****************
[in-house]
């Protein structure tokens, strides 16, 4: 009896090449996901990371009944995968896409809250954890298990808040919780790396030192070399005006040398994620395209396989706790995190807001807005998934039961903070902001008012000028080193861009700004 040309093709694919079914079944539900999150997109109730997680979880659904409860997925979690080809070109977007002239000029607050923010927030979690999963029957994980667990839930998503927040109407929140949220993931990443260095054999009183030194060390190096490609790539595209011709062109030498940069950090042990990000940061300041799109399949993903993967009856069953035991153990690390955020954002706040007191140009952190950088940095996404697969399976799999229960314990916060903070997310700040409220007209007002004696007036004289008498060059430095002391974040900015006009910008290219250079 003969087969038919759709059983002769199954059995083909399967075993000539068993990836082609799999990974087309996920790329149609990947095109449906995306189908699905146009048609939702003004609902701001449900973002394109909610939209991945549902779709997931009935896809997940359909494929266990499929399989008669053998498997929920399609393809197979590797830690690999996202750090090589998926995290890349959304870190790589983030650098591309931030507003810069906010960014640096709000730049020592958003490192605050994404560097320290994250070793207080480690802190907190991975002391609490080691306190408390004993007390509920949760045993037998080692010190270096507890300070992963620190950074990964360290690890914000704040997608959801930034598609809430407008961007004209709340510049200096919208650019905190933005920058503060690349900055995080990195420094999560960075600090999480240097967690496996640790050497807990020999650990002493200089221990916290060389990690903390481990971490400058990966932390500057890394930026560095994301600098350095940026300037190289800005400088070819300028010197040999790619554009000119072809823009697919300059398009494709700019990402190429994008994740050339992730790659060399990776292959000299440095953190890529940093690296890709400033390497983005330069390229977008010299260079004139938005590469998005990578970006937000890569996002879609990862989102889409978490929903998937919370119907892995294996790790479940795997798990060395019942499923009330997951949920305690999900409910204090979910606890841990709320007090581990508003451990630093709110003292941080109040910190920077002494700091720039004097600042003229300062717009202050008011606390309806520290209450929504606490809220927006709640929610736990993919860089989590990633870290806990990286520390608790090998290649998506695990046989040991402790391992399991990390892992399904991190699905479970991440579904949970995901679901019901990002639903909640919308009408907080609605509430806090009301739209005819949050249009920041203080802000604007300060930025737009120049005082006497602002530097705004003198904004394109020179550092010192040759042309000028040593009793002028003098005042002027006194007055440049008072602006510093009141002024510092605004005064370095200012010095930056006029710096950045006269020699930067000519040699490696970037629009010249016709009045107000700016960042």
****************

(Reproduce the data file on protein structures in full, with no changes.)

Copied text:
[in-house]
């Protein structure tokens, strides 16, 4: 009896090449996901990371009944995968896409809250954890298990808040919780790396030192070399005006040398994620395209396989706790995190807001807005998934039961903070902001008012000028080193861009700004 040309093709694919079914079944539900999150997109109730997680979880659904409860997925979690080809070109977007002239000029607050923010927030979690999963029957994980667990839930998503927040109407929140949220993931990443260095054999009183030194060390190096490609790539595209011709062109030498940069950090042990990000940061300041799109399949993903993967009856069953035991153990690390955020954002706040007191140009952190950088940095996404697969399976799999229960314990916060903070997310700040409220007209007002004696007036004289008498060059430095002391974040900015006009910008290219250079 003969087969038919759709059983002769199954059995083909399967075993000539068993990836082609799999990974087309996920790329149609990947095109449906995306189908699905146009048609939702003004609902701001449900973002394109909610939209991945549902779709997931009935896809997940359909494929266990499929399989008669053998498997929920399609393809197979590797830690690999996202750090090589998926995290890349959304870190790589983030650098591309931030507003810069906010960014640096709000730049020592958003490192605050994404560097320290994250070793207080480690802190907190991975002391609490080691306190408390004993007390509920949760045993037998080692010190270096507890300070992963620190950074990964360290690890914000704040997608959801930034598609809430407008961007004209709340510049200096919208650019905190933005920058503060690349900055995080990195420094999560960075600090999480240097967690496996640790050497807990020999650990002493200089221990916290060389990690903390481990971490400058990966932390500057890394930026560095994301600098350095940026300037190289800005400088070819300028010197040999790619554009000119072809823009697919300059398009494709700019990402190429994008994740050339992730790659060399990776292959000299440095953190890529940093690296890709400033390497983005330069390229977008010299260079004139938005590469998005990578970006937000890569996002879609990862989102889409978490929903998937919370119907892995294996790790479940795997798990060395019942499923009330997951949920305690999900409910204090979910606890841990709320007090581990508003451990630093709110003292941080109040910190920077002494700091720039004097600042003229300062717009202050008011606390309806520290209450929504606490809220927006709640929610736990993919860089989590990633870290806990990286520390608790090998290649998506695990046989040991402790391992399991990390892992399904991190699905479970991440579904949970995901679901019901990002639903909640919308009408907080609605509430806090009301739209005819949050249009920041203080802000604007300060930025737009120049005082006497602002530097705004003198904004394109020179550092010192040759042309000028040593009793002028003098005042002027006194007055440049008072602006510093009141002024510092605004005064370095200012010095930056006029710096950045006269020699930067000519040699490696970037629009010249016709009045107000700016960042």